Cycle time comes in many flavors, but ultimately it tells you how much time – people time, equipment time, transportation time – is required for one unit of production.
Takt time and cycle time together can help you determine the required capacity to meet the customer’s demand, however they don’t give you the entire story.
In the simplest scenario, we have a leveled production line with nothing but manual operations (or the machine operations are trivially short compared to the takt time).
If I were to measure the time required for each person on the line to perform their work on one unit of the product or service and add them up, then I have the total work required. This should be close to the time it would take one person to do the job from beginning to end.
Let’s say it takes 360 minutes of work to assemble the product.
If the takt time says I need a unit of output every 36 minutes, then I can do some simple math.
How long do I have to complete the next unit? 36 minutes. (the takt time)
How long does it take to complete one full unit? 360 minutes (the total manual cycle time)
(How long does it take) / (How long do I have) = how many people you need
360 minutes of total cycle time / 36 minutes takt time = 10 people.
But this isn’t your labor cost because that assumes the work can be perfectly balanced, and everything goes perfectly smoothly. Show me a factory like that… anywhere. They don’t exist.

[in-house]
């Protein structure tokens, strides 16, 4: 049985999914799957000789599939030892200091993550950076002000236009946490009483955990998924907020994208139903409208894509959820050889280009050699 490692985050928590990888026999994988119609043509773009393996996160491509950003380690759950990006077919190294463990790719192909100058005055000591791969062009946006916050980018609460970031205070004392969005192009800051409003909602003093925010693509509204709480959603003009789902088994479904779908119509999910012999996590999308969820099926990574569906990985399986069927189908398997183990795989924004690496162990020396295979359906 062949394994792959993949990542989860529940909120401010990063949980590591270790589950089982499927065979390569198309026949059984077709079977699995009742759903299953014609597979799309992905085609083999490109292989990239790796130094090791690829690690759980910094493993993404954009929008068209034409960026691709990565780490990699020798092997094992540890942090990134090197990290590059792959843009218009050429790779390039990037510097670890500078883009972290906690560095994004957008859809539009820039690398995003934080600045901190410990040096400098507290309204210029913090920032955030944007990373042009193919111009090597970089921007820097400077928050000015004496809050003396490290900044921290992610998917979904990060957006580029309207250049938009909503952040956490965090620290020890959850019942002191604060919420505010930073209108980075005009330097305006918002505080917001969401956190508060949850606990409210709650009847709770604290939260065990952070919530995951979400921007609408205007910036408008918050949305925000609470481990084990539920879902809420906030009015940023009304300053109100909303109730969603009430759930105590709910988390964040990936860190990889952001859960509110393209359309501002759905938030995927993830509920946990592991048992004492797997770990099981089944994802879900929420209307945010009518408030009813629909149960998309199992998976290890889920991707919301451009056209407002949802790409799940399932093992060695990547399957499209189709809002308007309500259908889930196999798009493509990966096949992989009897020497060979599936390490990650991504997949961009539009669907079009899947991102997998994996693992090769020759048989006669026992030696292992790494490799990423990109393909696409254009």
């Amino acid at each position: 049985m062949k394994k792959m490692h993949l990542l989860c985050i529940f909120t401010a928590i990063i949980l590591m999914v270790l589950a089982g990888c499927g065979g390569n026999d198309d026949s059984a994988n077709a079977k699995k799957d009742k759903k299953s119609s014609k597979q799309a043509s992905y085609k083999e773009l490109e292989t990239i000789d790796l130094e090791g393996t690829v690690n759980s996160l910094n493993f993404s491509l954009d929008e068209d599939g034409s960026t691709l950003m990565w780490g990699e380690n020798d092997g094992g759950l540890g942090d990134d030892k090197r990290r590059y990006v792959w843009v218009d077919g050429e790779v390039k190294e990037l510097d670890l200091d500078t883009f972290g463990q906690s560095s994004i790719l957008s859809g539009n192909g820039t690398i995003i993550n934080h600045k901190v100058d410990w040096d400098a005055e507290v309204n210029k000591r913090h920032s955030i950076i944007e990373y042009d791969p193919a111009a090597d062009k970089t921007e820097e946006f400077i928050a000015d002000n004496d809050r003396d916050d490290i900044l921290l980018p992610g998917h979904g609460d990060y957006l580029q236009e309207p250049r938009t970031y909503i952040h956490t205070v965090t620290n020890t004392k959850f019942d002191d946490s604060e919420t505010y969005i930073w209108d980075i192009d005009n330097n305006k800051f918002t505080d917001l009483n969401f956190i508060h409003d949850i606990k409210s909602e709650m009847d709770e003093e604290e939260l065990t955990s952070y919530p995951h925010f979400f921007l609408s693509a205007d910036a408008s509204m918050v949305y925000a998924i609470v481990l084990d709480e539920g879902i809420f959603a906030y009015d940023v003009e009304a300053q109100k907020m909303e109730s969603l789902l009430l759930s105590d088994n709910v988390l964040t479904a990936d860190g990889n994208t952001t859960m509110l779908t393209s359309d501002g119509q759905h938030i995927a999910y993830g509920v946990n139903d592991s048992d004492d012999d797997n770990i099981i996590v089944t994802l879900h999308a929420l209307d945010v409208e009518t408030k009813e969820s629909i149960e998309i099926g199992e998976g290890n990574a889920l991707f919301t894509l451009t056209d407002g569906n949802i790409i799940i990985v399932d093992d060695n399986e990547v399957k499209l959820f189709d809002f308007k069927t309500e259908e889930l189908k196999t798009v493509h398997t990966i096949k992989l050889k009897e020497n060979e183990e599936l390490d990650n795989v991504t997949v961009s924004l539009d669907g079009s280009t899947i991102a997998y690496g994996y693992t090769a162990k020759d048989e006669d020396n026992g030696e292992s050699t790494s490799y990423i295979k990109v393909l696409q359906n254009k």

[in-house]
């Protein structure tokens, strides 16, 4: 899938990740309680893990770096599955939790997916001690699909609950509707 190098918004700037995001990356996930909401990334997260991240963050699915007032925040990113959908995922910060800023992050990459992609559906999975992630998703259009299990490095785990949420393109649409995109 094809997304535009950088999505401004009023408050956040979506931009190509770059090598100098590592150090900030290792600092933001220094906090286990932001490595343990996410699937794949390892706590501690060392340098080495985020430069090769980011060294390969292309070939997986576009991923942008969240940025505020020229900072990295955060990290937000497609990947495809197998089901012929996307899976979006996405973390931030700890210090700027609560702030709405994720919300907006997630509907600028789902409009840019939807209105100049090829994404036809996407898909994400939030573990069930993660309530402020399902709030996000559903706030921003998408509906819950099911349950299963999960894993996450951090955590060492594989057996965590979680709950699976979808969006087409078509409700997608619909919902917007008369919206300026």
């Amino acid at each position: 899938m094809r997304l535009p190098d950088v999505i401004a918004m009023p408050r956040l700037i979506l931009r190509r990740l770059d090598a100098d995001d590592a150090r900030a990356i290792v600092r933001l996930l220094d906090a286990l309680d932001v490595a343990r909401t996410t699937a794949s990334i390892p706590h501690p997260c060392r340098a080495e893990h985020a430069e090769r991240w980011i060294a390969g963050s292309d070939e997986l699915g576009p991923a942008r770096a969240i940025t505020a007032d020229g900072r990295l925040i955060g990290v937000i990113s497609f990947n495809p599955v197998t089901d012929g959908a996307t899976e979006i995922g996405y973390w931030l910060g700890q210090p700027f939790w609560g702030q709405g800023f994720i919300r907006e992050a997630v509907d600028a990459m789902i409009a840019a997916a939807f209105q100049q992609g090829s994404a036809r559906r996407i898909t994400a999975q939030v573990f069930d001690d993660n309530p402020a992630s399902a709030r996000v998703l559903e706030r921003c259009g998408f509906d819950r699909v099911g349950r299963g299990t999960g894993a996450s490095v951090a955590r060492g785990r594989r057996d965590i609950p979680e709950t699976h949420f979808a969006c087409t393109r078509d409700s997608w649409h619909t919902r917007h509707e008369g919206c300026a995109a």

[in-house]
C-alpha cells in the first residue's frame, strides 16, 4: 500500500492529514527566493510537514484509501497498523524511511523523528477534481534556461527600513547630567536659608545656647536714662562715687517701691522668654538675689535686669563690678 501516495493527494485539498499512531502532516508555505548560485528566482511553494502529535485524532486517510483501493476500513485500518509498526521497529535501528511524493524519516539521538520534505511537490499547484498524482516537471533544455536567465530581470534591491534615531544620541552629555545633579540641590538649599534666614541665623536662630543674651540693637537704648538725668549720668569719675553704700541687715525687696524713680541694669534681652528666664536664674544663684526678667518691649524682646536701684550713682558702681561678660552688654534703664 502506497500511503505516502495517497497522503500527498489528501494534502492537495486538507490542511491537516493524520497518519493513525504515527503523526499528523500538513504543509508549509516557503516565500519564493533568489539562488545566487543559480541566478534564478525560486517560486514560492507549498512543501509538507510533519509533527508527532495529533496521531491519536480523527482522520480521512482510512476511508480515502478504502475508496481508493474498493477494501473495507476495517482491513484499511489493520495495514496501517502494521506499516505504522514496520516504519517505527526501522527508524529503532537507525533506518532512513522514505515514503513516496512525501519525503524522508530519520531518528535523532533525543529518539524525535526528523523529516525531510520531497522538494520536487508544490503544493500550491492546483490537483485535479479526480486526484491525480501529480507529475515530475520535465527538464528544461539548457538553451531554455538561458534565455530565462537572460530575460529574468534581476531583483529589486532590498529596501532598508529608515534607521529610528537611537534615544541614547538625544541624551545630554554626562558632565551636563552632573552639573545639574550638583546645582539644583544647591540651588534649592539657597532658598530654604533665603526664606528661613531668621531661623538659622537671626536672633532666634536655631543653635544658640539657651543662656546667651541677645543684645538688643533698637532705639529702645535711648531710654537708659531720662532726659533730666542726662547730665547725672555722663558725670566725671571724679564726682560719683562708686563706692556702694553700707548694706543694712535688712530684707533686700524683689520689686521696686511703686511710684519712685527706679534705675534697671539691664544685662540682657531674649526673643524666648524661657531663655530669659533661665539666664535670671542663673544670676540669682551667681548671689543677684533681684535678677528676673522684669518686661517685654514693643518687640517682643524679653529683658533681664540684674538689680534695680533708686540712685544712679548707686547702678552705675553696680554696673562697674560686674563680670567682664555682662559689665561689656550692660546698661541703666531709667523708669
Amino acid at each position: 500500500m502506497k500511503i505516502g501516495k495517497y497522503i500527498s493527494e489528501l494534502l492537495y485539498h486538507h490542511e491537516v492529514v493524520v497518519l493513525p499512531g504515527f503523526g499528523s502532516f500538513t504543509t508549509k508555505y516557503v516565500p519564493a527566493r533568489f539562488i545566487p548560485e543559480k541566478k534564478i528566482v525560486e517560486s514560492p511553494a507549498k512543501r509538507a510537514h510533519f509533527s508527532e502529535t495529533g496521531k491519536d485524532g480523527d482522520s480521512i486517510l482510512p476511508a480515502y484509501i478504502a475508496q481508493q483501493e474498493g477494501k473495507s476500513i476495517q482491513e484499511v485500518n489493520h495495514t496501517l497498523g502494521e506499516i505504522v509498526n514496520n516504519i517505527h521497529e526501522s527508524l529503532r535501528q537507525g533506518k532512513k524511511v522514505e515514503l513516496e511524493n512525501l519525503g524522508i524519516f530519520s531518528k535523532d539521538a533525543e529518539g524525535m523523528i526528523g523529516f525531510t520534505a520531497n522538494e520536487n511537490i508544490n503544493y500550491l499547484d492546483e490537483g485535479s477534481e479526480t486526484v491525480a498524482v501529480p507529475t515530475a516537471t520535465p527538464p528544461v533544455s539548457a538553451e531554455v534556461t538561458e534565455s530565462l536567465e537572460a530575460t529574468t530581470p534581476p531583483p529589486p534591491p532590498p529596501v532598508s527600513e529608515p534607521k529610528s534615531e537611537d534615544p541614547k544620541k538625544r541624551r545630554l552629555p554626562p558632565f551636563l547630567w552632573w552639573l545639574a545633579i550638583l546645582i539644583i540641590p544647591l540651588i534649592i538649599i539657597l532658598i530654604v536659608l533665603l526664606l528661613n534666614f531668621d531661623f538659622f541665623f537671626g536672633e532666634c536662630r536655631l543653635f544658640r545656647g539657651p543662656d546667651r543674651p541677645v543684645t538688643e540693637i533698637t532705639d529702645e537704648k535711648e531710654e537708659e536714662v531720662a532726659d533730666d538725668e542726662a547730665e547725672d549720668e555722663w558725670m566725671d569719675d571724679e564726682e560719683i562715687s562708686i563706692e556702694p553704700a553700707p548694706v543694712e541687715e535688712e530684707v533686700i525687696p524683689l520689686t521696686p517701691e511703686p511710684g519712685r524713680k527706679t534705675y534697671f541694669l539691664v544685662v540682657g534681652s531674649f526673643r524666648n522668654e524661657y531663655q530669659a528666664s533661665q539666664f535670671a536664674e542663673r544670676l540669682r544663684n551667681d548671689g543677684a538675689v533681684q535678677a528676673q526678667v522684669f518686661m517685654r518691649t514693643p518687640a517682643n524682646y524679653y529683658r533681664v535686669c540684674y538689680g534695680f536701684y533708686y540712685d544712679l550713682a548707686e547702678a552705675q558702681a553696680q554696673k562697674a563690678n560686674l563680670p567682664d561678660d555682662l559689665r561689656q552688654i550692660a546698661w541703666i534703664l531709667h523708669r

So you need a bit more.
Planned Cycle Time (a.k.a. Operational Takt Time and “Actual Takt”)
How much more? That requires really understanding the sources of variation in your process. The more variation there is, the more extra people (and other stuff) you will need to absorb it.
If we don’t know, we can start (for experimental purposes) by planning to run the line about 15% faster than the takt time. Now we get a new calculation.
85% of the takt time = 0.85 x 36 minutes = ~31 minutes. (I am rounding)
Now we re-calculate the people required with the new number:
360 minutes required / 31 minutes available = 11.6 people which rounds to 12 people.
Those two extra people are the cost of uncontrolled variation. You need them to ensure you actually complete the required number of units every day.
“But that cost is too high.”
Getting to Cost
12 people is the result of math, simple division that any 3rd grader can do. If you don’t like the answer, there are two possible solutions.
- Decide that 360 / 30 = something other than 11.6 (12). (or don’t do the math at all and just “decide” how many people are “appropriate” – perhaps based on some kind of load factor. This, in fact, is a pretty common approach. Unfortunately, it doesn’t work very well for some reason.
- Work to improve your process and reduce the cycle time or the variation.
Some people suggest slowing down the process, but this doesn’t change your labor cost per unit. It only alters your output. It still requires 360 minutes of work to do one unit of assembly (plus the variation). Actually, unless you slow down by an increment of the cycle time, it will increase your labor cost per unit because you have to round up to get the people you actually need, and/or work overtime to make up the production shortfall that the variation is causing.